The Finnish artist Pilvi Takala strives for ‘seeing the ordinary in a different perspective’. To do so she calls into question limits of the conventional and illustrates stereotypes of human relations. It is Pilvi herself who mostly plays the main role in her films. Wallflower was filmed in a dance school for ‘those in their thirties’. Pilvi comes in a vivid ball dress but nobody invites her to dance. The girl spends the night waiting while watching other dancers leaving one after another. At last she meets her partner in the empty dance room.
The Russian Premier.
GARAGE SCREEN is dedicated to exploring all forms of 20th and 21st century moving image work as a core component of contemporary culture. It explores and reflects key issues addressed by artists and filmmakers, tracks the evolution of the medium and considers its role at the crossroads of fine art, popular culture, cinema, media and documentary practices.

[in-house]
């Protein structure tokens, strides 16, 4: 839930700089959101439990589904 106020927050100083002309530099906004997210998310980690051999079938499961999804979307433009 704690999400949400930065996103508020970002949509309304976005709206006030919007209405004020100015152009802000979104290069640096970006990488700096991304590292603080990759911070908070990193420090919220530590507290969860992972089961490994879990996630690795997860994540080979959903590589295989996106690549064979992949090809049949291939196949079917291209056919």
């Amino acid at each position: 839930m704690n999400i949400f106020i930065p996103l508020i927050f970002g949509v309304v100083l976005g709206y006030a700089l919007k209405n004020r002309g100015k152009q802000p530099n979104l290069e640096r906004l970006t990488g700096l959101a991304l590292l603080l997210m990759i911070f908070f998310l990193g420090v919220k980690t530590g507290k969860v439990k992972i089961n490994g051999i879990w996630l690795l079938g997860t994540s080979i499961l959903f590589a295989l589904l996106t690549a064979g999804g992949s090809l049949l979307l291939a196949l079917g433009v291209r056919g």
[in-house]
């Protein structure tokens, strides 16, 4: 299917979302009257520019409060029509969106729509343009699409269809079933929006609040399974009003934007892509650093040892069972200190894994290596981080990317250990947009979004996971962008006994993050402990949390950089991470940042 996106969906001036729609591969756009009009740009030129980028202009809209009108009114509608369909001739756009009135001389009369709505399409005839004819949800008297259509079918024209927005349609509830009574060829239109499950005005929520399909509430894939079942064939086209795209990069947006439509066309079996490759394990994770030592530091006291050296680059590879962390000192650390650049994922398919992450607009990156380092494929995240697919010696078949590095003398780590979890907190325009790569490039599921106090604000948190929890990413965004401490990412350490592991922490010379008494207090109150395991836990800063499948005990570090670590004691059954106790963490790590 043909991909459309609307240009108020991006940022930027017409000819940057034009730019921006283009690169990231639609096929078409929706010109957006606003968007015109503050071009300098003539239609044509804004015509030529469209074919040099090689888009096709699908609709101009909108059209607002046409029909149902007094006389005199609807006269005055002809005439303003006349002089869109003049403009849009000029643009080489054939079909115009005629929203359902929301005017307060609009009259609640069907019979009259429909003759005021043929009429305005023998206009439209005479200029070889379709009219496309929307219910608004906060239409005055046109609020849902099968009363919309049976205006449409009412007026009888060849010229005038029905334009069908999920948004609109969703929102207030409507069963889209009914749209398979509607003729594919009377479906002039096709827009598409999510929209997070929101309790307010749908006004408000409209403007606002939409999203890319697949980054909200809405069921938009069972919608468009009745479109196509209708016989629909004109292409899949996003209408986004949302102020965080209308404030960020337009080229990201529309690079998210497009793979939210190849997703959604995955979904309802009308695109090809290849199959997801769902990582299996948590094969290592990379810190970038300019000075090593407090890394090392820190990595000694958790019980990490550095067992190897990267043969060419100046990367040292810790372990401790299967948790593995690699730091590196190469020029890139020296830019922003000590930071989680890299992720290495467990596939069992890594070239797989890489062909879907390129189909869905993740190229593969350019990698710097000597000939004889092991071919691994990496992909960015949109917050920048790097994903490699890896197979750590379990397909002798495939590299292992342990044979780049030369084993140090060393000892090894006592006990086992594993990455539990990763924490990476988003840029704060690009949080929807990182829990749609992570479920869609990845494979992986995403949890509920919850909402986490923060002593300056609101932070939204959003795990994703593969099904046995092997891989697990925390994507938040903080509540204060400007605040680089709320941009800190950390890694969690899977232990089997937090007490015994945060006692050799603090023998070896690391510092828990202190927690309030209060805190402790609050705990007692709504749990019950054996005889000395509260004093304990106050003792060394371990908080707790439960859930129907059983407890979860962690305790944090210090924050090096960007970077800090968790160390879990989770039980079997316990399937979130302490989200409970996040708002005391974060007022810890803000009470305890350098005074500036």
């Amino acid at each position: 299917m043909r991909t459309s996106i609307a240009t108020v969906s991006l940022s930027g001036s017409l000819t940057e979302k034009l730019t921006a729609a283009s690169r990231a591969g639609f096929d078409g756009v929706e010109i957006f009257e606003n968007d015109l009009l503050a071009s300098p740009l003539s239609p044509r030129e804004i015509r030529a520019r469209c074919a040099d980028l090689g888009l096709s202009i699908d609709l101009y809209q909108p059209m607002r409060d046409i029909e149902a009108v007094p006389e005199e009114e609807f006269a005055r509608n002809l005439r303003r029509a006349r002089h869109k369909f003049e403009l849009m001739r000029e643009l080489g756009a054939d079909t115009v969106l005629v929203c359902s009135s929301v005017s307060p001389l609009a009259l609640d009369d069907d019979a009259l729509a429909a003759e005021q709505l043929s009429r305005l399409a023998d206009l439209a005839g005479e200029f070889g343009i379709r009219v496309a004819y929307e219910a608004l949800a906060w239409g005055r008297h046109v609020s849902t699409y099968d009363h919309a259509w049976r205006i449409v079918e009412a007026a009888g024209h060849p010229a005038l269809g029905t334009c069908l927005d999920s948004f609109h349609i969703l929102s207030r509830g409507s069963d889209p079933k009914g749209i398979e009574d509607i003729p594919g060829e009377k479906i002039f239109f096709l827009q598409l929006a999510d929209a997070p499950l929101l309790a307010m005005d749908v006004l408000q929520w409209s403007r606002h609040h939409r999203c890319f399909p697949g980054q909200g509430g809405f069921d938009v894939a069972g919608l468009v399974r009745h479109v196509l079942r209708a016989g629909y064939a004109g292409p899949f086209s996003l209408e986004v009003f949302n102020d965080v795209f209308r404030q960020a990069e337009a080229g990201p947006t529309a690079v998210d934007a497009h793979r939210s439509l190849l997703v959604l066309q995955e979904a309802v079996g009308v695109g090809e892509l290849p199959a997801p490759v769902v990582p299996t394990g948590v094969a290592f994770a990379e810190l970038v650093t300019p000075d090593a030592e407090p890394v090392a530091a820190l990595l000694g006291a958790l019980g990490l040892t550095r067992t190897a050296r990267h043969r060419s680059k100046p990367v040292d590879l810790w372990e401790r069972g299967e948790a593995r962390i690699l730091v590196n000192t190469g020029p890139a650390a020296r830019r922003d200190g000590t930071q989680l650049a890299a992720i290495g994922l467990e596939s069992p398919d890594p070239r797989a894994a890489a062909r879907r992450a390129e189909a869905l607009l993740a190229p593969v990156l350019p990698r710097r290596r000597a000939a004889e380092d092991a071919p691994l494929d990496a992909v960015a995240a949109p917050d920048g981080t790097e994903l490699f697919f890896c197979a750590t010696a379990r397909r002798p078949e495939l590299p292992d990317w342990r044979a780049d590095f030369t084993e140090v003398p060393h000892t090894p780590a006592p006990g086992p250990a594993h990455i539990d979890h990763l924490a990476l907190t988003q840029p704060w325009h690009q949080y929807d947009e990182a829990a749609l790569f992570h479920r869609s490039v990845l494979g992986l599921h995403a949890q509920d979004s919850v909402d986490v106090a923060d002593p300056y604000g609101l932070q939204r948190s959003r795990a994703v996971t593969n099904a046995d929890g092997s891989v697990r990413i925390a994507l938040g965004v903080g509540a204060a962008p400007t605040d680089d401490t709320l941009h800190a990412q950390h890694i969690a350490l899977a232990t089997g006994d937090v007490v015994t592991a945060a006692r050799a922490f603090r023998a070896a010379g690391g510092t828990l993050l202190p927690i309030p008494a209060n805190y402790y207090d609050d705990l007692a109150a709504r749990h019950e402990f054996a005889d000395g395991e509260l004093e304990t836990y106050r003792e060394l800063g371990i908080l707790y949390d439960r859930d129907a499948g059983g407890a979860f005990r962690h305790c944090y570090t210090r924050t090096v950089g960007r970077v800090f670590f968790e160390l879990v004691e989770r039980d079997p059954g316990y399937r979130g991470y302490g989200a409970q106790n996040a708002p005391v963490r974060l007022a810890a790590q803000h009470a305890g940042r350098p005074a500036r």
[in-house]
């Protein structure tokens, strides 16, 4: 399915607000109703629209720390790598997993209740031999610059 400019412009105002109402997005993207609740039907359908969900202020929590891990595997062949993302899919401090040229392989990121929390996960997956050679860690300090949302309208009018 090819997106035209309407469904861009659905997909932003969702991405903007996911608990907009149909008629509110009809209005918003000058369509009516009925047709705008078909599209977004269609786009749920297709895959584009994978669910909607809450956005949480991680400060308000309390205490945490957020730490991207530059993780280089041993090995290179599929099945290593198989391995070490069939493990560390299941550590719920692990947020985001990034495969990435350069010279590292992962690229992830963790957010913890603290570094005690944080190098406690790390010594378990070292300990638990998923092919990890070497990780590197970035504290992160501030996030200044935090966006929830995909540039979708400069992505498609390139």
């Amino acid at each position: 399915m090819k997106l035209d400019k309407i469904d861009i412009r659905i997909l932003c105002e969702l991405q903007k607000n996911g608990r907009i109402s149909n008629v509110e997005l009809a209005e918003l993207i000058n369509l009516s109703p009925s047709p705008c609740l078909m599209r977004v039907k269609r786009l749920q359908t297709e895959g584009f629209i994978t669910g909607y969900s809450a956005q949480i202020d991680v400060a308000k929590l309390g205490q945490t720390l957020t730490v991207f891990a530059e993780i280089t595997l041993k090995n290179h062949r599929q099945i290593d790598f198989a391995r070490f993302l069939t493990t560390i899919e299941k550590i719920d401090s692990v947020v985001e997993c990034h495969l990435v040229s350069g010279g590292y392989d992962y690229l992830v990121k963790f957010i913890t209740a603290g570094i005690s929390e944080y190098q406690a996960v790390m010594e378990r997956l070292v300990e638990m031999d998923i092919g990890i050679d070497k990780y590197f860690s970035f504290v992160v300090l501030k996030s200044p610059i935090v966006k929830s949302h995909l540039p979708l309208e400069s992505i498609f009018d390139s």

GARAGE SCREEN is developed by Garage Center for Contemporary Culture’s film program as part of its Educational Program. Screenings and related events tackle the theoretical and practical issues raised by cinema.